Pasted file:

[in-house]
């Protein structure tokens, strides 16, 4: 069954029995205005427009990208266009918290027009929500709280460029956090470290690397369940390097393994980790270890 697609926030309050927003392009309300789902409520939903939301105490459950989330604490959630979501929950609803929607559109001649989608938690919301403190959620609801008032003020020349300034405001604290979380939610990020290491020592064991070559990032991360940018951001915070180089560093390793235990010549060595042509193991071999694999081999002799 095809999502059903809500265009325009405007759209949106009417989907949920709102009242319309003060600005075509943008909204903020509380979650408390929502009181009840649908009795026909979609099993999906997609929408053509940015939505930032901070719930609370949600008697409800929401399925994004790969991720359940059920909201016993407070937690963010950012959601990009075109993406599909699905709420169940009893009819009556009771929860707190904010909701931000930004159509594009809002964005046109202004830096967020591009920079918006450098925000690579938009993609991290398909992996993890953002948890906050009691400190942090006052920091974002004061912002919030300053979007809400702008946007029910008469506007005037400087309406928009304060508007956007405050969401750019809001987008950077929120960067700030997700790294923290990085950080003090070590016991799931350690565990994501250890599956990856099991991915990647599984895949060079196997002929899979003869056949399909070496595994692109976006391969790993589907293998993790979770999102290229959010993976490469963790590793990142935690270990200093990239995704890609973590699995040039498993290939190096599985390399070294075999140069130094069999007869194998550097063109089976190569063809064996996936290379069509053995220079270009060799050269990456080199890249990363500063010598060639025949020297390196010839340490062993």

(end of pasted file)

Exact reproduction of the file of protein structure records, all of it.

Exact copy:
[in-house]
């Protein structure tokens, strides 16, 4: 069954029995205005427009990208266009918290027009929500709280460029956090470290690397369940390097393994980790270890 697609926030309050927003392009309300789902409520939903939301105490459950989330604490959630979501929950609803929607559109001649989608938690919301403190959620609801008032003020020349300034405001604290979380939610990020290491020592064991070559990032991360940018951001915070180089560093390793235990010549060595042509193991071999694999081999002799 095809999502059903809500265009325009405007759209949106009417989907949920709102009242319309003060600005075509943008909204903020509380979650408390929502009181009840649908009795026909979609099993999906997609929408053509940015939505930032901070719930609370949600008697409800929401399925994004790969991720359940059920909201016993407070937690963010950012959601990009075109993406599909699905709420169940009893009819009556009771929860707190904010909701931000930004159509594009809002964005046109202004830096967020591009920079918006450098925000690579938009993609991290398909992996993890953002948890906050009691400190942090006052920091974002004061912002919030300053979007809400702008946007029910008469506007005037400087309406928009304060508007956007405050969401750019809001987008950077929120960067700030997700790294923290990085950080003090070590016991799931350690565990994501250890599956990856099991991915990647599984895949060079196997002929899979003869056949399909070496595994692109976006391969790993589907293998993790979770999102290229959010993976490469963790590793990142935690270990200093990239995704890609973590699995040039498993290939190096599985390399070294075999140069130094069999007869194998550097063109089976190569063809064996996936290379069509053995220079270009060799050269990456080199890249990363500063010598060639025949020297390196010839340490062993």